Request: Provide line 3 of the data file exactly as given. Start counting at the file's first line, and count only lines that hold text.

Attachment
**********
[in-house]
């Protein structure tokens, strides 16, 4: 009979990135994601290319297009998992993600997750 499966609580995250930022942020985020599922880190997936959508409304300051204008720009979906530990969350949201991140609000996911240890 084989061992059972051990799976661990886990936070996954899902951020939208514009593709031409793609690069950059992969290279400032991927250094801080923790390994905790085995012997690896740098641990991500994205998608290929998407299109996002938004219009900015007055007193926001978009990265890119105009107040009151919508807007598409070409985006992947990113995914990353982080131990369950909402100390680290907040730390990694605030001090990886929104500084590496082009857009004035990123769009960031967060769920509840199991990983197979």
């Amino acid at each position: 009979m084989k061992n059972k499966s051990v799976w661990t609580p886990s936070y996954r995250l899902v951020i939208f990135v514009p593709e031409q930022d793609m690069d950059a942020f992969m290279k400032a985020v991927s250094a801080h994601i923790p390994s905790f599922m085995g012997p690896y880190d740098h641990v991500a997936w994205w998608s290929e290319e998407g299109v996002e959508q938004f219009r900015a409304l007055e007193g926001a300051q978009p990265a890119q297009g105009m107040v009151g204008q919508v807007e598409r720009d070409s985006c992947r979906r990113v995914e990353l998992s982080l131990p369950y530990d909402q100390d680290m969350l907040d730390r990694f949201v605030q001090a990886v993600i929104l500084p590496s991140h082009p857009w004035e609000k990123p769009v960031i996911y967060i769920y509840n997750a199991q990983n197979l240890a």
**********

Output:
């Amino acid at each position: 009979m084989k061992n059972k499966s051990v799976w661990t609580p886990s936070y996954r995250l899902v951020i939208f990135v514009p593709e031409q930022d793609m690069d950059a942020f992969m290279k400032a985020v991927s250094a801080h994601i923790p390994s905790f599922m085995g012997p690896y880190d740098h641990v991500a997936w994205w998608s290929e290319e998407g299109v996002e959508q938004f219009r900015a409304l007055e007193g926001a300051q978009p990265a890119q297009g105009m107040v009151g204008q919508v807007e598409r720009d070409s985006c992947r979906r990113v995914e990353l998992s982080l131990p369950y530990d909402q100390d680290m969350l907040d730390r990694f949201v605030q001090a990886v993600i929104l500084p590496s991140h082009p857009w004035e609000k990123p769009v960031i996911y967060i769920y509840n997750a199991q990983n197979l240890a």